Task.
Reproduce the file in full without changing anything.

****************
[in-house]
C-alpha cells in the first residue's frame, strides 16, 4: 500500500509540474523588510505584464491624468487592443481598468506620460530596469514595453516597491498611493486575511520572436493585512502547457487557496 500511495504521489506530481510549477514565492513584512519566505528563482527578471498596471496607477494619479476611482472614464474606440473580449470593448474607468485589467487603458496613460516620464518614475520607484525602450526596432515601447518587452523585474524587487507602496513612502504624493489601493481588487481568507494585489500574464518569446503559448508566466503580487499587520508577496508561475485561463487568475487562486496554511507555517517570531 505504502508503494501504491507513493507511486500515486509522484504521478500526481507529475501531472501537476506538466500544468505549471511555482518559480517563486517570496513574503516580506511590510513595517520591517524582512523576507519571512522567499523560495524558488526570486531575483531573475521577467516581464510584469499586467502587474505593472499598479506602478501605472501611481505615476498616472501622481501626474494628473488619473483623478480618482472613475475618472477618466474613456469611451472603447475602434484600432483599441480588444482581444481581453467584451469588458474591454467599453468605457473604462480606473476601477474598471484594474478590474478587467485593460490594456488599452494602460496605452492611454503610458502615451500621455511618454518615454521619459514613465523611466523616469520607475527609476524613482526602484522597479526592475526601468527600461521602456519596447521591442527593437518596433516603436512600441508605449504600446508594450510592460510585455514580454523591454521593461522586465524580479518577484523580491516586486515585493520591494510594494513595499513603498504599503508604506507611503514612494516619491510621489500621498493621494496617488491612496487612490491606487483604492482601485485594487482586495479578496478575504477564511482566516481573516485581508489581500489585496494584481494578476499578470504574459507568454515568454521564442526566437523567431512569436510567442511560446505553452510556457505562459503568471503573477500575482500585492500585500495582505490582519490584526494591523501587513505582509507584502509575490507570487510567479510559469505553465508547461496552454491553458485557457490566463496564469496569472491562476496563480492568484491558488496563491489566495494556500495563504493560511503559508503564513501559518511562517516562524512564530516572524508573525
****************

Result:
[in-house]
C-alpha cells in the first residue's frame, strides 16, 4: 500500500509540474523588510505584464491624468487592443481598468506620460530596469514595453516597491498611493486575511520572436493585512502547457487557496 500511495504521489506530481510549477514565492513584512519566505528563482527578471498596471496607477494619479476611482472614464474606440473580449470593448474607468485589467487603458496613460516620464518614475520607484525602450526596432515601447518587452523585474524587487507602496513612502504624493489601493481588487481568507494585489500574464518569446503559448508566466503580487499587520508577496508561475485561463487568475487562486496554511507555517517570531 505504502508503494501504491507513493507511486500515486509522484504521478500526481507529475501531472501537476506538466500544468505549471511555482518559480517563486517570496513574503516580506511590510513595517520591517524582512523576507519571512522567499523560495524558488526570486531575483531573475521577467516581464510584469499586467502587474505593472499598479506602478501605472501611481505615476498616472501622481501626474494628473488619473483623478480618482472613475475618472477618466474613456469611451472603447475602434484600432483599441480588444482581444481581453467584451469588458474591454467599453468605457473604462480606473476601477474598471484594474478590474478587467485593460490594456488599452494602460496605452492611454503610458502615451500621455511618454518615454521619459514613465523611466523616469520607475527609476524613482526602484522597479526592475526601468527600461521602456519596447521591442527593437518596433516603436512600441508605449504600446508594450510592460510585455514580454523591454521593461522586465524580479518577484523580491516586486515585493520591494510594494513595499513603498504599503508604506507611503514612494516619491510621489500621498493621494496617488491612496487612490491606487483604492482601485485594487482586495479578496478575504477564511482566516481573516485581508489581500489585496494584481494578476499578470504574459507568454515568454521564442526566437523567431512569436510567442511560446505553452510556457505562459503568471503573477500575482500585492500585500495582505490582519490584526494591523501587513505582509507584502509575490507570487510567479510559469505553465508547461496552454491553458485557457490566463496564469496569472491562476496563480492568484491558488496563491489566495494556500495563504493560511503559508503564513501559518511562517516562524512564530516572524508573525